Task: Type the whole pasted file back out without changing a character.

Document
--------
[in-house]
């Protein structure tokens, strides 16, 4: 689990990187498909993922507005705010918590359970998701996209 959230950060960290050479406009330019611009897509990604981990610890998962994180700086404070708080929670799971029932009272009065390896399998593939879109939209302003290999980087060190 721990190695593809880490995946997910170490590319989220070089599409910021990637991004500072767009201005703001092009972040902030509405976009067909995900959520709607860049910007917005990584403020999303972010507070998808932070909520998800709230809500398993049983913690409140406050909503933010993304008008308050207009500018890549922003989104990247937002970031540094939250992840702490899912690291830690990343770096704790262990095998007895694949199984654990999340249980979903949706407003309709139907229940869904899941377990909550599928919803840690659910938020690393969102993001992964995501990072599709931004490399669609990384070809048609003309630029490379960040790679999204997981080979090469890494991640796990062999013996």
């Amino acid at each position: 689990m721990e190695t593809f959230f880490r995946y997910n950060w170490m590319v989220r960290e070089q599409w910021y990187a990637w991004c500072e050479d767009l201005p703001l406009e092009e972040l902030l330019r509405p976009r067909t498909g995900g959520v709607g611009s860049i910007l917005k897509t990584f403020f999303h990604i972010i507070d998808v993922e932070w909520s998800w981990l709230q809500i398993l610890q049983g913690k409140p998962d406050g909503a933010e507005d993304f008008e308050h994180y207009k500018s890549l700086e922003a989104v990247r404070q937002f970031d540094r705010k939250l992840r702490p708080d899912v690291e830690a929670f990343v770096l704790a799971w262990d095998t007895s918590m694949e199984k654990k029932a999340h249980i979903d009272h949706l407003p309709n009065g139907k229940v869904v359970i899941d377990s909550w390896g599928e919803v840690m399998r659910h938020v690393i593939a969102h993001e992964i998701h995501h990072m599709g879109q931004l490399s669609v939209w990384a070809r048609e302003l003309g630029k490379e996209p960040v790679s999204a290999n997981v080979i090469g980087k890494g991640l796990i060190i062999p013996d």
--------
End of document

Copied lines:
[in-house]
């Protein structure tokens, strides 16, 4: 689990990187498909993922507005705010918590359970998701996209 959230950060960290050479406009330019611009897509990604981990610890998962994180700086404070708080929670799971029932009272009065390896399998593939879109939209302003290999980087060190 721990190695593809880490995946997910170490590319989220070089599409910021990637991004500072767009201005703001092009972040902030509405976009067909995900959520709607860049910007917005990584403020999303972010507070998808932070909520998800709230809500398993049983913690409140406050909503933010993304008008308050207009500018890549922003989104990247937002970031540094939250992840702490899912690291830690990343770096704790262990095998007895694949199984654990999340249980979903949706407003309709139907229940869904899941377990909550599928919803840690659910938020690393969102993001992964995501990072599709931004490399669609990384070809048609003309630029490379960040790679999204997981080979090469890494991640796990062999013996």
């Amino acid at each position: 689990m721990e190695t593809f959230f880490r995946y997910n950060w170490m590319v989220r960290e070089q599409w910021y990187a990637w991004c500072e050479d767009l201005p703001l406009e092009e972040l902030l330019r509405p976009r067909t498909g995900g959520v709607g611009s860049i910007l917005k897509t990584f403020f999303h990604i972010i507070d998808v993922e932070w909520s998800w981990l709230q809500i398993l610890q049983g913690k409140p998962d406050g909503a933010e507005d993304f008008e308050h994180y207009k500018s890549l700086e922003a989104v990247r404070q937002f970031d540094r705010k939250l992840r702490p708080d899912v690291e830690a929670f990343v770096l704790a799971w262990d095998t007895s918590m694949e199984k654990k029932a999340h249980i979903d009272h949706l407003p309709n009065g139907k229940v869904v359970i899941d377990s909550w390896g599928e919803v840690m399998r659910h938020v690393i593939a969102h993001e992964i998701h995501h990072m599709g879109q931004l490399s669609v939209w990384a070809r048609e302003l003309g630029k490379e996209p960040v790679s999204a290999n997981v080979i090469g980087k890494g991640l796990i060190i062999p013996d």